THIRD SUNDAY OF ADVENT (B) - GUADETE SUNDAY
In the midst of all this joy, it might seem a bit odd to us that our gospel reading focuses on John the Baptist, the desert hermit who ate insects and told people to repent. We don't typically think of him as a joyful fellow. Yet John the Baptist is the patron saint of spiritual joy. After all, when the pregnant Mary came before her cousin Elizabeth, who was pregnant at that time with John, he leaped for joy in his mother's womb (Lk 1:44). The gospels tell us John rejoices at the bridegroom's voice (Jn 3:29-30). John has a thing or two to teach us about joy, if we would listen.
John's joy is rooted in humility. Let us not forget that John, by this time, had developed quite a following. This is why in the gospel today, the priests and Levites are sent to ask John about his identity. They want to know just who this man is and what he is up to. They are a little afraid of his influence. The gospels even tell us that there is none born of women who are greater than John the Baptist (Mt 11:11, Lk 7:28). Have no doubt about it, John is a great man. But when the priests ask him who he is, John does not point to his greatness - or to anything else about him. He tells them plainly, "I am not the Christ." This seems like an obvious enough statement, but it is significant. It is important to know who we are, and who we are not.
I suspect that there is no one reading this who would claim to be the Second Coming of Jesus Christ. But even though we don't claim it in words, we proclaim it in our actions whenever we fail to rely on God. When we refuse to repent of our sins, when we deny the need for God's forgiveness, we say by our actions that we can save ourselves. We are claiming to be our own Christ. When we think we know better than God, or the Church He founded and continues to guide, we act as our own God. When we put ourselves, not God, first in our lives, we act as if we were the highest good. We act as if we are the Christ.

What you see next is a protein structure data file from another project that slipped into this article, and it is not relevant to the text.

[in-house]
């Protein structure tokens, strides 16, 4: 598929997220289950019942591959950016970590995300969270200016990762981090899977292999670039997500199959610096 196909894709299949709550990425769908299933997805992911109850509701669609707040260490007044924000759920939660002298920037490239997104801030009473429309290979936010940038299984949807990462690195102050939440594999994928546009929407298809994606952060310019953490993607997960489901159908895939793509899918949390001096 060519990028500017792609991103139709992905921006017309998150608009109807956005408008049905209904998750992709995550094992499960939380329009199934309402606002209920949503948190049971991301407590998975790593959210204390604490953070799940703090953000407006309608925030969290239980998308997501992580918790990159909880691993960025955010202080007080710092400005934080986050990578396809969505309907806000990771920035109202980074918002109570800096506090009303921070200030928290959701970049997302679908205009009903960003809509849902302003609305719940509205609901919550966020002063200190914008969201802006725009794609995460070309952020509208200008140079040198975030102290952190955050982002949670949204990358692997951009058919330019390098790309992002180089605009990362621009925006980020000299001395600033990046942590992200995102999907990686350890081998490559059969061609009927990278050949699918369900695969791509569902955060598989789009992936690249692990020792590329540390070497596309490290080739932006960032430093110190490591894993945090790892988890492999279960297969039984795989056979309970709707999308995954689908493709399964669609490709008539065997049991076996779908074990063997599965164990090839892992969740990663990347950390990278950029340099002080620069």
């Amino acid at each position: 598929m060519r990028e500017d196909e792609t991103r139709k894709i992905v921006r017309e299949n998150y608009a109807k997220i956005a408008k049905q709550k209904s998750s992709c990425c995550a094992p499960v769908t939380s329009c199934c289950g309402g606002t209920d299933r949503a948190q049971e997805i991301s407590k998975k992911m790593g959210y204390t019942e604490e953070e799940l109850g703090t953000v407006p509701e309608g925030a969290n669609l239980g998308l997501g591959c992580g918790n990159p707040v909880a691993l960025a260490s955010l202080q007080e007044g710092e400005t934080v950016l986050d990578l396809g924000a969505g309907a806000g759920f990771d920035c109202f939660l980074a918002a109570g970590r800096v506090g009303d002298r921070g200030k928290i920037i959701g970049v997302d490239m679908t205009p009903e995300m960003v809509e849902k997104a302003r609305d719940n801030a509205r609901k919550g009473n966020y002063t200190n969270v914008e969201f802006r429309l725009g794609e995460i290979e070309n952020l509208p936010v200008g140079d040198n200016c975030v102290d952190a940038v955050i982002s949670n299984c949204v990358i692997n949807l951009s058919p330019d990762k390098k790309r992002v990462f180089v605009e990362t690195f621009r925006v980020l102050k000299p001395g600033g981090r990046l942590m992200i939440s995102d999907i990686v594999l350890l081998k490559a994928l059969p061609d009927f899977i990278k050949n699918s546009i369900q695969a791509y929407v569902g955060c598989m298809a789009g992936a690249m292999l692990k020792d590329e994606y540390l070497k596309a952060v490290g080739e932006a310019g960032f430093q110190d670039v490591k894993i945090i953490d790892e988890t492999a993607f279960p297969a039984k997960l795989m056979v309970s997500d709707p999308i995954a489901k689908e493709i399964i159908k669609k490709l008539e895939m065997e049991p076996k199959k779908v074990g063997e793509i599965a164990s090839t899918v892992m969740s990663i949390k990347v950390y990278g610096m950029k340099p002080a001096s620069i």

The truth is that we cannot save ourselves. If we try, we will fail. We need God's love and mercy. We are good, but we are not the greatest good. To recognize reality and our place in it we need to be humble like John the Baptist and admit, "I am not the Christ."
John was humble. That is why he was happy. True humility does not involve berating yourself. We tend to think of pride as saying, "Look how great I am," and humility, it's opposite, as saying, "Look how horrible I am." But both are wrong. Either way you are looking at yourself. Looking always at yourself, even if it is to look down on yourself, is a form of pride. True humility does not look inward, but outward. John never said, "Look at me," either to say how great he was, or how poor he was. Instead, he said, "Look at Him!" John said, "I must decrease so that He might increase" (Jn 3:30). In this way he is like the Virgin Mary, who never points to herself, but always to her Son.
Recognizing that there is a God and we are not Him relieves us of a heavy burden. We cannot save ourselves, no matter how hard we might try. When we finally admit that we are not our own personal Christ, we can start to look outside ourselves for the real Christ. We start to look for something greater than ourselves. John recognized Jesus as one infinitely greater than he. He found the incarnate God, born among us to bring us light, love and salvation. There is cause for rejoicing here, for those humble enough to receive Him.
Rejoice in the Lord always! Again, I say, rejoice! Indeed, the Lord is near!